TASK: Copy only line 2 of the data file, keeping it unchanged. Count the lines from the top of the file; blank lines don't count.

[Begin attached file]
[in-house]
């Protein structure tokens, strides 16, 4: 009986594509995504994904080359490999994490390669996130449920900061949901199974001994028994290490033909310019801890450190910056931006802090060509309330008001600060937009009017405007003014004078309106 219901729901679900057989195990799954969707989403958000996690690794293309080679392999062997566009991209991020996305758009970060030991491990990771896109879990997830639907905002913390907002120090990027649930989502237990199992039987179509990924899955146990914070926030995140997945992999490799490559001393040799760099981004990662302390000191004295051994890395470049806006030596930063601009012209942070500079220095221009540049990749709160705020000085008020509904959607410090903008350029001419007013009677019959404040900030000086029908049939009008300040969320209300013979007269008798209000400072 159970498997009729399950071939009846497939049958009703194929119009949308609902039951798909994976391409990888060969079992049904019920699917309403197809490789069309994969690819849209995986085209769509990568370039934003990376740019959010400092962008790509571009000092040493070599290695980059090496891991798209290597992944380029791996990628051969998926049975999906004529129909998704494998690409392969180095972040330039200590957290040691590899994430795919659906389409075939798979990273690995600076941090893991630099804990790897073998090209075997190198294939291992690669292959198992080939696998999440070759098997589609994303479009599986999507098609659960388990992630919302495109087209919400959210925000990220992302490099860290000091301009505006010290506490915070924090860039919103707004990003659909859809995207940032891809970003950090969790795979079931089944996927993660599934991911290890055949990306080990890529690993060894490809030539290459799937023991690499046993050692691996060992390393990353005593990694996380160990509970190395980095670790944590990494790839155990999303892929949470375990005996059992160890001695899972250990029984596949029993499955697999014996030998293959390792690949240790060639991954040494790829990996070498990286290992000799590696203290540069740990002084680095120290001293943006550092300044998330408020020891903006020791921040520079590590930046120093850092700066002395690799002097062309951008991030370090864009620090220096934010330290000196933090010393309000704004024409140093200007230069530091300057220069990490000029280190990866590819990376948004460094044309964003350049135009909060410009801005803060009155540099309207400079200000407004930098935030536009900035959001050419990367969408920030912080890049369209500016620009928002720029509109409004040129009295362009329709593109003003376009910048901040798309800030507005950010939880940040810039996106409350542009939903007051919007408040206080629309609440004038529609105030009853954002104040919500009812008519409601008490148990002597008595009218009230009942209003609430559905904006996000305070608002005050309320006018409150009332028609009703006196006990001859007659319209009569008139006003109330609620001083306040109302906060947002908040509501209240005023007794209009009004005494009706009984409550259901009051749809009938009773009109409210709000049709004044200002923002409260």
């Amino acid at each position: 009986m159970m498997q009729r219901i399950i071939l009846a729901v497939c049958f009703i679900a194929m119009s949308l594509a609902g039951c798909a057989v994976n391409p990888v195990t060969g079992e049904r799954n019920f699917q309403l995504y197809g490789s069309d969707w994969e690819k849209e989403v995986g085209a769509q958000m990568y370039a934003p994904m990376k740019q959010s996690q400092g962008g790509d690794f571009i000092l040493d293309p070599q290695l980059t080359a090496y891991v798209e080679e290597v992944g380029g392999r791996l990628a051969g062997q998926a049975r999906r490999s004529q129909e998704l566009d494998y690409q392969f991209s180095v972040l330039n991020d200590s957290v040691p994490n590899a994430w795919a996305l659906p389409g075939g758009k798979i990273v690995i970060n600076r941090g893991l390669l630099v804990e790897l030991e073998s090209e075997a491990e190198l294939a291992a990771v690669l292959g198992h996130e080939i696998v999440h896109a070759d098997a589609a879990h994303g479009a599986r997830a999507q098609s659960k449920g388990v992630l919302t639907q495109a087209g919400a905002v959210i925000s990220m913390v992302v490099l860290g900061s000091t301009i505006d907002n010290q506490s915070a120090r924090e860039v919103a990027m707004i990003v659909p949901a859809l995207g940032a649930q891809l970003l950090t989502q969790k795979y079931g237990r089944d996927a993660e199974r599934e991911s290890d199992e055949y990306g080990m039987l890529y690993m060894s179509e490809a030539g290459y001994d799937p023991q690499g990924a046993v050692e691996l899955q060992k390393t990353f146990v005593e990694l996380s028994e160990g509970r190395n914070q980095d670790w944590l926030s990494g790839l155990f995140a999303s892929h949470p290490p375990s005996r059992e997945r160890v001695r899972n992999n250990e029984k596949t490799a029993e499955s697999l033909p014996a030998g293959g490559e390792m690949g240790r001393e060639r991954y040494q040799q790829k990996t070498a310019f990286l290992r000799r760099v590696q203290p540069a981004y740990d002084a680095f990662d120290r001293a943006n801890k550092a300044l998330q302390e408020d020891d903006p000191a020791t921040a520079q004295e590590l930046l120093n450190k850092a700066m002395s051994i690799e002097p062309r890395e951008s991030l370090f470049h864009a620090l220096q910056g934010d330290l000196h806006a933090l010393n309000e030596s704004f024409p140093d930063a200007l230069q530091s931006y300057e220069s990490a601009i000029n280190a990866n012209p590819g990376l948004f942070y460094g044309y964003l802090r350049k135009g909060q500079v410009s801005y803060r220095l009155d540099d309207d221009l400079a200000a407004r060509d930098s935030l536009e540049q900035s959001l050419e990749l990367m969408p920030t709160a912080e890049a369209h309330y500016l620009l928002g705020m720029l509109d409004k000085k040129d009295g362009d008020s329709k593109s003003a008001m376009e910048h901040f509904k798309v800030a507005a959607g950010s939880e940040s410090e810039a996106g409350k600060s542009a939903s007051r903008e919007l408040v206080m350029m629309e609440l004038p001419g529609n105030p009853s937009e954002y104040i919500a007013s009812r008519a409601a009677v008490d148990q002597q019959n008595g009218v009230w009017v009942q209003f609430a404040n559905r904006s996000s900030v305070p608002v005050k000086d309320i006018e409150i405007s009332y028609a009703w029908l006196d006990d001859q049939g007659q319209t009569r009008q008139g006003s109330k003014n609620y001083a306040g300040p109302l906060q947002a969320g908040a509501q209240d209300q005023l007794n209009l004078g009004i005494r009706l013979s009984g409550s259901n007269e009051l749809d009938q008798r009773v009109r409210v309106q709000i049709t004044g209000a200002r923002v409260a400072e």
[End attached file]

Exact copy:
């Protein structure tokens, strides 16, 4: 009986594509995504994904080359490999994490390669996130449920900061949901199974001994028994290490033909310019801890450190910056931006802090060509309330008001600060937009009017405007003014004078309106 219901729901679900057989195990799954969707989403958000996690690794293309080679392999062997566009991209991020996305758009970060030991491990990771896109879990997830639907905002913390907002120090990027649930989502237990199992039987179509990924899955146990914070926030995140997945992999490799490559001393040799760099981004990662302390000191004295051994890395470049806006030596930063601009012209942070500079220095221009540049990749709160705020000085008020509904959607410090903008350029001419007013009677019959404040900030000086029908049939009008300040969320209300013979007269008798209000400072 159970498997009729399950071939009846497939049958009703194929119009949308609902039951798909994976391409990888060969079992049904019920699917309403197809490789069309994969690819849209995986085209769509990568370039934003990376740019959010400092962008790509571009000092040493070599290695980059090496891991798209290597992944380029791996990628051969998926049975999906004529129909998704494998690409392969180095972040330039200590957290040691590899994430795919659906389409075939798979990273690995600076941090893991630099804990790897073998090209075997190198294939291992690669292959198992080939696998999440070759098997589609994303479009599986999507098609659960388990992630919302495109087209919400959210925000990220992302490099860290000091301009505006010290506490915070924090860039919103707004990003659909859809995207940032891809970003950090969790795979079931089944996927993660599934991911290890055949990306080990890529690993060894490809030539290459799937023991690499046993050692691996060992390393990353005593990694996380160990509970190395980095670790944590990494790839155990999303892929949470375990005996059992160890001695899972250990029984596949029993499955697999014996030998293959390792690949240790060639991954040494790829990996070498990286290992000799590696203290540069740990002084680095120290001293943006550092300044998330408020020891903006020791921040520079590590930046120093850092700066002395690799002097062309951008991030370090864009620090220096934010330290000196933090010393309000704004024409140093200007230069530091300057220069990490000029280190990866590819990376948004460094044309964003350049135009909060410009801005803060009155540099309207400079200000407004930098935030536009900035959001050419990367969408920030912080890049369209500016620009928002720029509109409004040129009295362009329709593109003003376009910048901040798309800030507005950010939880940040810039996106409350542009939903007051919007408040206080629309609440004038529609105030009853954002104040919500009812008519409601008490148990002597008595009218009230009942209003609430559905904006996000305070608002005050309320006018409150009332028609009703006196006990001859007659319209009569008139006003109330609620001083306040109302906060947002908040509501209240005023007794209009009004005494009706009984409550259901009051749809009938009773009109409210709000049709004044200002923002409260």